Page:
Five years ago, it was clearly recognized that malpractice law associated with hospitalist systems was an emerging phenomenon.1 But today this is rapidly changing, says Linda Greenwald, RN, MS, the editor of Risk Management Publications at the ProMutual Insurance Group, Boston, who keeps an eye on emerging trends related to medical malpractice litigation.
“There’s a whole new category of risk coming up,” she says, “because it’s a whole new specialty that kind of exploded on the scene, and some time needs to be spent defining the role of hospitalists.”
The 2006 winter issue of the company’s newsletter, Perspectives on Clinical Risk Management, was devoted to the subject of hospitalists.2 Patient safety concerns and communication, particularly as they relate to post-discharge communication, were the two overriding issues Greenwald identified connecting malpractice risk and hospitalists. (An upcoming issue of The Hospitalist will address the topic of post-discharge communication.) From her research, Greenwald gathered that hospitalists were considered “like the residents of yore,” expected to “cover the entire house,” to be everything and do everything for everyone.
The newsletter issue advises hospitalists to explain to patients and families who you are and what your role is, and to ask them pointedly whether they have concerns about that. Many patients feel abandoned by their primary care physicians; they don’t understand the new system, and they need to be reassured about the continuity of care. In a larger sense, ProMutual also suggests that institutions provide some type of public forum in their community for the public and providers both, to openly discuss ways to make the hospitalist system work for them all.
—Meg Gaines, JD, LLM
That Dollar Sign
Accumulating evidence shows that some of the contributory causes of rising healthcare-related litigiousness include patients’ higher expectations, poor provider-patient communication, and society’s adversarial legal stance.3
What is really to blame for the rising malpractice costs? “The medical system in our country is grounded in money,” says Meg Gaines, JD, LLM, clinical professor of law at the University of Wisconsin Law School, Madison. “It’s grounded in profit or, at the least, fiscal survival, depending on the institution. … In the bottom line equation, one of the variables is a dollar sign.”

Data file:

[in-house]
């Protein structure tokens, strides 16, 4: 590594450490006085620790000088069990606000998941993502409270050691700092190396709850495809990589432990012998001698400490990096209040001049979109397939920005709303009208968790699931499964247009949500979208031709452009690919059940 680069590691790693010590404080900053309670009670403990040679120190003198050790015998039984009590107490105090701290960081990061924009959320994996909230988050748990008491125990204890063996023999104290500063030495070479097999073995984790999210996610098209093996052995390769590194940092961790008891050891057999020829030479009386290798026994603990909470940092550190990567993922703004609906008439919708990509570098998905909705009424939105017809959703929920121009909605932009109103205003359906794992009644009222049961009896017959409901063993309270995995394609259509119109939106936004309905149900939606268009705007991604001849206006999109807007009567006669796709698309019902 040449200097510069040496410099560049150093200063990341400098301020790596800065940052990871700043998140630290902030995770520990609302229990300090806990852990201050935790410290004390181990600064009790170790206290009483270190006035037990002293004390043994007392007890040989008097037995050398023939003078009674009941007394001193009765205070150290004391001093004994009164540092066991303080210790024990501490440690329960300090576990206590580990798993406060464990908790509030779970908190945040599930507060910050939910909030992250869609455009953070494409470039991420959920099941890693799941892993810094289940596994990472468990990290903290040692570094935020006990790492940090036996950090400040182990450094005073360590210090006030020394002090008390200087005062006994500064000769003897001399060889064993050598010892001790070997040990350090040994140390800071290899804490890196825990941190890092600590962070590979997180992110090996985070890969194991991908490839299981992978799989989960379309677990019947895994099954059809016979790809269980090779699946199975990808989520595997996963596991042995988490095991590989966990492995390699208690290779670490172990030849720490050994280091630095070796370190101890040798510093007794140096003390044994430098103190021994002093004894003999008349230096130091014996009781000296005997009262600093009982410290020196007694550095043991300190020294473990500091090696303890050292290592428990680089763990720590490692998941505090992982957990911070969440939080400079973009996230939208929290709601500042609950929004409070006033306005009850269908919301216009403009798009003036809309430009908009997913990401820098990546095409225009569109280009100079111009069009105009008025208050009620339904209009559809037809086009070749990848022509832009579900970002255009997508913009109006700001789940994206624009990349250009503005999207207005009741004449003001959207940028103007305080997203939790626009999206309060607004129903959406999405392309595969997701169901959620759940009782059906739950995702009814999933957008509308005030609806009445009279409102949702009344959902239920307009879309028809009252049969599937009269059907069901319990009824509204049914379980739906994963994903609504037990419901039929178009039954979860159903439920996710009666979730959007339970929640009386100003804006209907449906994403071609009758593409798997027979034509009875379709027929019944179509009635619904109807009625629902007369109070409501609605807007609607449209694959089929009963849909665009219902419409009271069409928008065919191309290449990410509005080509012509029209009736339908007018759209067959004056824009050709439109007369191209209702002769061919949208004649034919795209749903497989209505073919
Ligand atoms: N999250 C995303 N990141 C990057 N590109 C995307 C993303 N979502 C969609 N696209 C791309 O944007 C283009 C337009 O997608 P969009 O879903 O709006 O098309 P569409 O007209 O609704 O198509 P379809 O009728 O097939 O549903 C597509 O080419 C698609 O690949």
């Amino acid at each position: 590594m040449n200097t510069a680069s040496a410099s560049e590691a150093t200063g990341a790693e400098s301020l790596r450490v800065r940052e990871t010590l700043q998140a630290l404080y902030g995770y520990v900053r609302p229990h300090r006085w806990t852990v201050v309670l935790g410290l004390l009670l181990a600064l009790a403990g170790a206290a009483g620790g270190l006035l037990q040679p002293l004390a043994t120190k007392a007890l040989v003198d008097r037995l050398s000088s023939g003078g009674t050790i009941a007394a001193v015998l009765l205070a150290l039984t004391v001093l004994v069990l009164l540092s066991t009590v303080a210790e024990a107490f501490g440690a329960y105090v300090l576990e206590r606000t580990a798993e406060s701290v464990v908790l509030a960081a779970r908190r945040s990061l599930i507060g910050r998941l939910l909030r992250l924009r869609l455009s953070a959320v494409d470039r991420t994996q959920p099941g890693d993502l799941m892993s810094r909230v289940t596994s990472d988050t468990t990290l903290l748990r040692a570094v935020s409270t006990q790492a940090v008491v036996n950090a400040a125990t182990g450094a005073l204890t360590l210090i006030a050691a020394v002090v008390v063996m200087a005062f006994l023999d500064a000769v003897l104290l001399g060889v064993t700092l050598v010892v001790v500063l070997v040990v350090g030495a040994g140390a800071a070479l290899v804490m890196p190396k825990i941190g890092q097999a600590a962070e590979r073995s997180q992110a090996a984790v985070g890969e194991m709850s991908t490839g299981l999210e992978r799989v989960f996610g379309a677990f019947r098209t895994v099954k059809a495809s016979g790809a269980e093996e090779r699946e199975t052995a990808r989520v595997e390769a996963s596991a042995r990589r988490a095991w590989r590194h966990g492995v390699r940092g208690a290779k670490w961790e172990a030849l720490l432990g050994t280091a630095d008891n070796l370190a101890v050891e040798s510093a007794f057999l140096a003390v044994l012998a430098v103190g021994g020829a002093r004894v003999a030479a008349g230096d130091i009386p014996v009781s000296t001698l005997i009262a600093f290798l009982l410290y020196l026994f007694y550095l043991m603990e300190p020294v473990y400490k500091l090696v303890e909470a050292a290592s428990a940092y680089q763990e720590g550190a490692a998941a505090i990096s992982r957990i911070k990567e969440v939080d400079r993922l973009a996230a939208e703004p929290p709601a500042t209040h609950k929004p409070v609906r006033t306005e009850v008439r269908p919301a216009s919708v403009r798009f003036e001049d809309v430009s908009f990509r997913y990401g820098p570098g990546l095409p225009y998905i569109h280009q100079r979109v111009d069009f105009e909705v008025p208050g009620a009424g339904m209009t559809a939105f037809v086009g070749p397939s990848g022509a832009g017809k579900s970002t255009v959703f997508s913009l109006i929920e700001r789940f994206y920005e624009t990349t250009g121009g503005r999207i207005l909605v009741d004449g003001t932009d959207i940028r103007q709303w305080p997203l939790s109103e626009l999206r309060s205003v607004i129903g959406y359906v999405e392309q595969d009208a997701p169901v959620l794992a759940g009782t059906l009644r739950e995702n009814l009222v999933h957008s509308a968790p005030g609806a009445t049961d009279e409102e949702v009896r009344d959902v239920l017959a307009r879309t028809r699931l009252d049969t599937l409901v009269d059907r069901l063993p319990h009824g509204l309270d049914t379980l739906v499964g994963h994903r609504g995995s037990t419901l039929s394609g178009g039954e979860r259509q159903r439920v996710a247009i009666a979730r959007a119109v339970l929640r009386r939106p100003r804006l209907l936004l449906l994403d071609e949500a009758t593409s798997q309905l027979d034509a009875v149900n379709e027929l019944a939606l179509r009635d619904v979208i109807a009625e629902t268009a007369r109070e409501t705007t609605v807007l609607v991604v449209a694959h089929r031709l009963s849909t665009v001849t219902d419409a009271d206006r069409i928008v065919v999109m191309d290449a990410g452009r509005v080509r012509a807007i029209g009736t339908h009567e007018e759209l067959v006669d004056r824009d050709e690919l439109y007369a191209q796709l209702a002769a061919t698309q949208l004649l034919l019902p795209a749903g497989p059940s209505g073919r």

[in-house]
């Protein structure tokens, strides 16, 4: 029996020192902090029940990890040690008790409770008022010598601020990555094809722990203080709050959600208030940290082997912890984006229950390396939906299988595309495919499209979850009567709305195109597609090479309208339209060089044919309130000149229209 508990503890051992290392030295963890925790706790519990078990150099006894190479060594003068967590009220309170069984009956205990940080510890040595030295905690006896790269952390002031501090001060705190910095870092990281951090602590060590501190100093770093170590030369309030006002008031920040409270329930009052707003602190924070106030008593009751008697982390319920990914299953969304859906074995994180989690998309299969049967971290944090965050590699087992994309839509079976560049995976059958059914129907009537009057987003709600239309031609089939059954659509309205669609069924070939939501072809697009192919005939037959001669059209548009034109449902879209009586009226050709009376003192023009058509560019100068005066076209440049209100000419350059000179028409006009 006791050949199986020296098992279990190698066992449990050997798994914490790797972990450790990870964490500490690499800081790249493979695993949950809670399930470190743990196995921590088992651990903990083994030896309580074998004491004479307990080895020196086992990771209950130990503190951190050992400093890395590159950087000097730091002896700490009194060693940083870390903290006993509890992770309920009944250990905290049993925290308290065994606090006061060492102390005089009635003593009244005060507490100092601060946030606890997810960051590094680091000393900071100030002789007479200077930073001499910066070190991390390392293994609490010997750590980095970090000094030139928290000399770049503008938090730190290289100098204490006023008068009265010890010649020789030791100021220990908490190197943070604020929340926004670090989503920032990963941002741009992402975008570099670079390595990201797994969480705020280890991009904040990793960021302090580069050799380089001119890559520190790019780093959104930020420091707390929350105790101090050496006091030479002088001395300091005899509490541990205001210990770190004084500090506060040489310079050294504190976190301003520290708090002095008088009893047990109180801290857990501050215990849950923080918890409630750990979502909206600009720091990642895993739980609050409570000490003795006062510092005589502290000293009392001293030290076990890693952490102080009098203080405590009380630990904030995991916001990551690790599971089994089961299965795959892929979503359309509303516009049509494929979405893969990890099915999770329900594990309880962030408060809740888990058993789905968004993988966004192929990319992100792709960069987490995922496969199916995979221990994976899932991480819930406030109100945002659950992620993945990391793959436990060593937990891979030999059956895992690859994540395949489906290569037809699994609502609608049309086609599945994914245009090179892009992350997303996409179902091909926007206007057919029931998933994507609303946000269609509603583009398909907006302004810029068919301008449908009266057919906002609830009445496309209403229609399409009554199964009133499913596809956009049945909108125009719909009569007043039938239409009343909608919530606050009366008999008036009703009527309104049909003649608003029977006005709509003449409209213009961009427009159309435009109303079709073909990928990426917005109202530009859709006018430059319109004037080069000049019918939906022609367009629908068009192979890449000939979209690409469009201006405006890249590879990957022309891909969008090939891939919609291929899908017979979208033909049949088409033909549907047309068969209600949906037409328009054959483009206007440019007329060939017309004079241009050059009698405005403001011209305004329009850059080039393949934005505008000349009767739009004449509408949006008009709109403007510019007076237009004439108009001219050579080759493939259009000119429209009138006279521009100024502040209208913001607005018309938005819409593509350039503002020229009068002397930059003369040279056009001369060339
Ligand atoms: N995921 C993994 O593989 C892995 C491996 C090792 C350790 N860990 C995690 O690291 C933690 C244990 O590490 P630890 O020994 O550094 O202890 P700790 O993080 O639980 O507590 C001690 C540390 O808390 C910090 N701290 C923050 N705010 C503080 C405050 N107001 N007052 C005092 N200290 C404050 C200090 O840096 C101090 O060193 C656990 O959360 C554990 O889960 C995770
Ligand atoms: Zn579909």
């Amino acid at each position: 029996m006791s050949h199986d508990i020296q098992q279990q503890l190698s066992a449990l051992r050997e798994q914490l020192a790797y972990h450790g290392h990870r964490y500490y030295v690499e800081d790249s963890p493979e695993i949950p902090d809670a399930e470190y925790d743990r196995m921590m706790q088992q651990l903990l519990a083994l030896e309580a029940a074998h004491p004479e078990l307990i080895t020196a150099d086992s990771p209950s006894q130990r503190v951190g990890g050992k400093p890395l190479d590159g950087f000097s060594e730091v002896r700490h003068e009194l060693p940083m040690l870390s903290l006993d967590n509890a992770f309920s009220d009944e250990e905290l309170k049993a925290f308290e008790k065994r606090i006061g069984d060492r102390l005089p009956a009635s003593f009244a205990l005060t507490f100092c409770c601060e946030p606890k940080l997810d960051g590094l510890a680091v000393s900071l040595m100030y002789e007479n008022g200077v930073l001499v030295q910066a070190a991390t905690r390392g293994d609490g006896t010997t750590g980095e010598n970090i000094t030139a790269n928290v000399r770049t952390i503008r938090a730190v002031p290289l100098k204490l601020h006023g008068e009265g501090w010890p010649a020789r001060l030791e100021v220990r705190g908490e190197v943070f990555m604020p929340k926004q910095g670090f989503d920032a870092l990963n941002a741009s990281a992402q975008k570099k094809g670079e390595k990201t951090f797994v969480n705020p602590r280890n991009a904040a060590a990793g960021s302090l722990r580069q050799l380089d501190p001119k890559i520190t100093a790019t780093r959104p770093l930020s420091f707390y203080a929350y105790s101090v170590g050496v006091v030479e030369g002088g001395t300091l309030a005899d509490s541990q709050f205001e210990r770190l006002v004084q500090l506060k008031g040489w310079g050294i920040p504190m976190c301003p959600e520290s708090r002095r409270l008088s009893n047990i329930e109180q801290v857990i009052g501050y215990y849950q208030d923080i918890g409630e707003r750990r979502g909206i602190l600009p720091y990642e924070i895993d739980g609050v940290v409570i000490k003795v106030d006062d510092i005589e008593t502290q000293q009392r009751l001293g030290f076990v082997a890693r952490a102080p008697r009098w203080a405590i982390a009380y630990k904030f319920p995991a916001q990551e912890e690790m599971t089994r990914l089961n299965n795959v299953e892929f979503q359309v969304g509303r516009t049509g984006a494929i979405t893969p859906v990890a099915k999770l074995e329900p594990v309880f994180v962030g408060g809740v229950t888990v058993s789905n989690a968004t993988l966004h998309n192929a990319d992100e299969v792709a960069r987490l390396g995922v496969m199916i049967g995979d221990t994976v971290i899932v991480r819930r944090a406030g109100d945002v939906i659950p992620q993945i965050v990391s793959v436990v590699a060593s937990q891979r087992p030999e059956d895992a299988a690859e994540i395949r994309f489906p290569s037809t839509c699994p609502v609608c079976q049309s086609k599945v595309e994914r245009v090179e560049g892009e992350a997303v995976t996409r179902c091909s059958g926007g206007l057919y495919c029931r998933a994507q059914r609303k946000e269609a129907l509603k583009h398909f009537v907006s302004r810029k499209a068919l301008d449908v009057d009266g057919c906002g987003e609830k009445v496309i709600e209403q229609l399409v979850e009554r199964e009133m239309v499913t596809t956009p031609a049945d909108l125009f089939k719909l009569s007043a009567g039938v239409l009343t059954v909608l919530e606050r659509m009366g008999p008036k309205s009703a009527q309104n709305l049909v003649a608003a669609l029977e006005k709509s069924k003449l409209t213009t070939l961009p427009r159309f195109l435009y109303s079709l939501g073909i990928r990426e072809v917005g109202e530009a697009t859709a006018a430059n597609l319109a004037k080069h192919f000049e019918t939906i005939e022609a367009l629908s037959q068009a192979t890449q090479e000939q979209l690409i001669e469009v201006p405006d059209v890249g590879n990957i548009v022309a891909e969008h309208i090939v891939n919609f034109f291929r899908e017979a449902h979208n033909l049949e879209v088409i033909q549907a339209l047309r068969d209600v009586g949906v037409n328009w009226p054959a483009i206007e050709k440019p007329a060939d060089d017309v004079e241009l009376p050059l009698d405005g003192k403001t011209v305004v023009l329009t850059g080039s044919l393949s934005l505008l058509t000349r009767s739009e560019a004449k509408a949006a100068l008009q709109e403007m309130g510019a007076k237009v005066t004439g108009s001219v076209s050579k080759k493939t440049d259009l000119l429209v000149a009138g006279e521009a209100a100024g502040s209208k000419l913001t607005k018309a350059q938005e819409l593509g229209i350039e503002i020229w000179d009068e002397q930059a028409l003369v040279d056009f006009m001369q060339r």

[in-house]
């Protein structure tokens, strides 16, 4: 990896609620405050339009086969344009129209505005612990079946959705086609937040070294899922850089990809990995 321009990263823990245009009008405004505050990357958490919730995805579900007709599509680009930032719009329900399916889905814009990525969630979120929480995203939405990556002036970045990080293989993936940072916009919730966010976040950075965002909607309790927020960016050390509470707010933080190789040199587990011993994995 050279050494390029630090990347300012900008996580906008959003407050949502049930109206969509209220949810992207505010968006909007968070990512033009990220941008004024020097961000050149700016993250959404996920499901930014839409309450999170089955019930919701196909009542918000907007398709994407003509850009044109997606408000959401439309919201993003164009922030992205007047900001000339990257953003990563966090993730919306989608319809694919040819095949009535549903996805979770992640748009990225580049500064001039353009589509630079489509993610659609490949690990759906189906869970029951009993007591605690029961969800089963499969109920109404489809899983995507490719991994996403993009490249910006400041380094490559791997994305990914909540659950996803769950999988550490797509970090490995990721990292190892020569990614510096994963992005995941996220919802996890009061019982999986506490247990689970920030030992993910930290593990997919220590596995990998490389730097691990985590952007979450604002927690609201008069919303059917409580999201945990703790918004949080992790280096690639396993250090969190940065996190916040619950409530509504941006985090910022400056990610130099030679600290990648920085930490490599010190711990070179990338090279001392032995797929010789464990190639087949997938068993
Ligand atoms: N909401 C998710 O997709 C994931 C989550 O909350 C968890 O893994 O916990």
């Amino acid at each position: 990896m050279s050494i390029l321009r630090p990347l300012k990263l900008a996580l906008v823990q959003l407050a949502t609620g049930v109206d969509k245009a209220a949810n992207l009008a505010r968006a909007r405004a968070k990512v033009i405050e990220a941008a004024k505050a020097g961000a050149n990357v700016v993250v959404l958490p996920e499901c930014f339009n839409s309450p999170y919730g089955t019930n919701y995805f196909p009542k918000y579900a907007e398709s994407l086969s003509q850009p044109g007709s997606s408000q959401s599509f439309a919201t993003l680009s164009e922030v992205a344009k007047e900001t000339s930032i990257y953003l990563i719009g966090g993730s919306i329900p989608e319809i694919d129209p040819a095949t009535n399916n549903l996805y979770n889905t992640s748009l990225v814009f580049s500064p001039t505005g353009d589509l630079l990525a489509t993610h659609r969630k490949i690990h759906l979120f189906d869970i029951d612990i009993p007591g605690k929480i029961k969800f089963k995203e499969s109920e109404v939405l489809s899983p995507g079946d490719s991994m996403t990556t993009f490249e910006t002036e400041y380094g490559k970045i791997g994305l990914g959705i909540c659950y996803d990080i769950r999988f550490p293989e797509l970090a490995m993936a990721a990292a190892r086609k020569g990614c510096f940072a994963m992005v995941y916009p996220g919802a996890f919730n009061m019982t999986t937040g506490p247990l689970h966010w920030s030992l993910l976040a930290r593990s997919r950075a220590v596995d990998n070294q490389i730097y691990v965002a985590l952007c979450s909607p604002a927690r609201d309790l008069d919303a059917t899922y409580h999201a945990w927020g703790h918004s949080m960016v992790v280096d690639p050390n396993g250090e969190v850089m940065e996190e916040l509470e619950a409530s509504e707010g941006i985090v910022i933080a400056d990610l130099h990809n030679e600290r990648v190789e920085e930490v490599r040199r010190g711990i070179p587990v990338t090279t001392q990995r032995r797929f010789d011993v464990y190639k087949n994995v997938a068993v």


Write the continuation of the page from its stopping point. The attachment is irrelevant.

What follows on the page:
Therefore, she says, anyone working in the hospital needs to recognize that, to a great extent, their working life revolves around that equation.
“The press has made this connection between [the number and amounts of payouts for] lawsuits and rising malpractice costs,” says Professor Gaines. “[It’s not] that there isn’t a connection. But what we do know, and what there is ample research to show, is that malpractice rates are much more linked to the rise and fall of the stock market.”4-10
To an insurance provider, she explains, the premiums are basically a loss leader; that is, a product sold below cost. “They don’t make money on premiums,” says Professor Gaines. “They make money investing premiums. You can see the correlation between rates and stock market performance over time.”
Professor Gaines says that the media has led the public to believe that the high cost of healthcare is due to skyrocketing medical malpractice awards. “Many of the states that put caps on their awards for malpractice torts are doing fine, but so are many states without caps,” she says. “It behooves the press to pit wicked lawyers against angelic doctors, or vice versa,” but it’s a lot more complicated than that. “And that rhetoric takes away from the real point, which is this: Nobody disagrees that too many patients are injured through negligence. But the number of patients injured through documented negligence who actually sue is somewhere between 2%-8%,” which is a very small percentage. Maybe too small.